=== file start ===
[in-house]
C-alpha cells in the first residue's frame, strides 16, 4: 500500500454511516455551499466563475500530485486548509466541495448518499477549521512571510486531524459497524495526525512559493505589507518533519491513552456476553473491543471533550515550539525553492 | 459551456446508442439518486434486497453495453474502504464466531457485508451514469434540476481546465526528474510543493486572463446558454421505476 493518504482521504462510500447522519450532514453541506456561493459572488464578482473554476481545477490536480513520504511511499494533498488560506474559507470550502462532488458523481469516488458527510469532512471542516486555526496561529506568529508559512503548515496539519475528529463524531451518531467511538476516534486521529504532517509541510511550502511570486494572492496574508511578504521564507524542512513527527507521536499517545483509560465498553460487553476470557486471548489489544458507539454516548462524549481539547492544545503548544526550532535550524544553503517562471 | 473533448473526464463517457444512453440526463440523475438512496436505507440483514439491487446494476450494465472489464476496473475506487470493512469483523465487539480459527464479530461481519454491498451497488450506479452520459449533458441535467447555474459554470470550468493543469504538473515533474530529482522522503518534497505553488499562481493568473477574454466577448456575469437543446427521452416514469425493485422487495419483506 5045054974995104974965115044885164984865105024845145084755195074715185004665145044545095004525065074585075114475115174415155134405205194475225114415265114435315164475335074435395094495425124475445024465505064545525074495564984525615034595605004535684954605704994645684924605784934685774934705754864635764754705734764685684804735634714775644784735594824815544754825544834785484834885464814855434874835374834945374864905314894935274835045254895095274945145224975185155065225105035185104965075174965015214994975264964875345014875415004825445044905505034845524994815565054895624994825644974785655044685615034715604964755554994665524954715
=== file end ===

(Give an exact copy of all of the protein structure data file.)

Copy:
[in-house]
C-alpha cells in the first residue's frame, strides 16, 4: 500500500454511516455551499466563475500530485486548509466541495448518499477549521512571510486531524459497524495526525512559493505589507518533519491513552456476553473491543471533550515550539525553492 | 459551456446508442439518486434486497453495453474502504464466531457485508451514469434540476481546465526528474510543493486572463446558454421505476 493518504482521504462510500447522519450532514453541506456561493459572488464578482473554476481545477490536480513520504511511499494533498488560506474559507470550502462532488458523481469516488458527510469532512471542516486555526496561529506568529508559512503548515496539519475528529463524531451518531467511538476516534486521529504532517509541510511550502511570486494572492496574508511578504521564507524542512513527527507521536499517545483509560465498553460487553476470557486471548489489544458507539454516548462524549481539547492544545503548544526550532535550524544553503517562471 | 473533448473526464463517457444512453440526463440523475438512496436505507440483514439491487446494476450494465472489464476496473475506487470493512469483523465487539480459527464479530461481519454491498451497488450506479452520459449533458441535467447555474459554470470550468493543469504538473515533474530529482522522503518534497505553488499562481493568473477574454466577448456575469437543446427521452416514469425493485422487495419483506 5045054974995104974965115044885164984865105024845145084755195074715185004665145044545095004525065074585075114475115174415155134405205194475225114415265114435315164475335074435395094495425124475445024465505064545525074495564984525615034595605004535684954605704994645684924605784934685774934705754864635764754705734764685684804735634714775644784735594824815544754825544834785484834885464814855434874835374834945374864905314894935274835045254895095274945145224975185155065225105035185104965075174965015214994975264964875345014875415004825445044905505034845524994815565054895624994825644974785655044685615034715604964755554994665524954715